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M.E. Grenander Department of Special Collections and Archives

ARCHIVES OF PUBLIC AFFAIRS AND POLICY

Finding Aid for the
ALBANY TYPOGRAPHICAL UNION NO. 4,
COMMUNICATION WORKERS of AMERICA (CWA)

Records, 1850-1855, 1869, 1872-1988
(APAP-007)

For reference queries contact M.E. Grenander Department of Special Collections and Archives Reference staff

Finding Aid Compiled by
Geoffrey A. Huth
June 20, 1990







M. E. Grenander Department of Special Collections & Archives 
University Libraries / University at Albany / State University of New York 
1400 Washington Avenue / Albany, New York 12222 / (518) 437-3935


VOLUME: 28 reels of microfilm.

ACQUISITION: All items in this manuscript group were donated to the University Libraries, M.E. Grenander Department of Special Collections and Archives.

ACCESS: Access to this record group is unrestricted.

COPYRIGHT: The researcher assumes full responsibility for conforming with the laws of copyright. Whenever possible, the M.E. Grenander Department of Special Collections and Archives will provide information about copyright owners and other restrictions, but the legal determination ultimately rests with the researcher. Requests for permission to publish material from this collection should be discussed with the Head of Special Collections and Archives.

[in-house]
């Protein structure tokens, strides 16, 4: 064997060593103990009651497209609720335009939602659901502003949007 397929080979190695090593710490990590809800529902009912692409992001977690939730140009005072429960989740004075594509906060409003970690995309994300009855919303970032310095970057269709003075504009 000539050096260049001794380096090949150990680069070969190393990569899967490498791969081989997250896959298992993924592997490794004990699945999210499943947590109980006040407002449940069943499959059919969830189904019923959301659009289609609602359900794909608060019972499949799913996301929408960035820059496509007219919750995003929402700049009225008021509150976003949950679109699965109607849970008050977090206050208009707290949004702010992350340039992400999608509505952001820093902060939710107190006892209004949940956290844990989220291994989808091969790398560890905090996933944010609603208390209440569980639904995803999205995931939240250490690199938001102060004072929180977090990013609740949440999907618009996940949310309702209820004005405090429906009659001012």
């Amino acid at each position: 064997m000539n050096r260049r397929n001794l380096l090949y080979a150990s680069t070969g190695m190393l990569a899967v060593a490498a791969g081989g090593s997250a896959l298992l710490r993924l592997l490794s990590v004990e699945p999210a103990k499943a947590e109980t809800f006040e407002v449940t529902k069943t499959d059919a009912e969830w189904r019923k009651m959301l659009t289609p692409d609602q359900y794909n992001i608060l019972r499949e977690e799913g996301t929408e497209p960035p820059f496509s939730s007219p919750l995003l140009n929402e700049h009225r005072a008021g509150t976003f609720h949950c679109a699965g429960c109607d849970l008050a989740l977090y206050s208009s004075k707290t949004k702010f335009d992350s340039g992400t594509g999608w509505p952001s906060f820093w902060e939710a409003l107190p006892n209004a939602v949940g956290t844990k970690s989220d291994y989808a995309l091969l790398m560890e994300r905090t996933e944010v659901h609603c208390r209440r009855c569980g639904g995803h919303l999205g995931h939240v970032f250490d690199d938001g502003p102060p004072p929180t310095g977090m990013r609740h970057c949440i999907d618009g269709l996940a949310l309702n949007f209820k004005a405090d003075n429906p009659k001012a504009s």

TABLE OF CONTENTS

Administrative History

Scope and content note

Series descriptions

Box and folder list:


Albany Typographical Union No. 4, CWA
Administrative History

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The earliest precursor to the Albany Typographical Union No. 4 was the Albany Typographical Society, which was founded on March 3, 1829. This organization, however, was more of a fraternal or professional organization than a labor union. The Albany Typographical Society continued at least until 1832.[1]

On May 23, 1850, printers from the city of Albany met in the Clinton Hotel to discuss the establishment of a typographical association. A committee was appointed to draw up a constitution and by-laws. Three days later the constitution and by-laws of the Printers' Union of the City of Albany were unanimously adopted. The committee had decided against forming a benefit society and counseled in favor of a union. That day, 54 people signed the first constitution which stated that the "objects of this Union shall be the maintenance of a fair rate of wages, the encouragement of good workmen, and to use every means which may tend to the elevation of printers in the scale of social life."[2] The election of officers was held on June 1, 1850, and this is the date the union marks as its date of founding.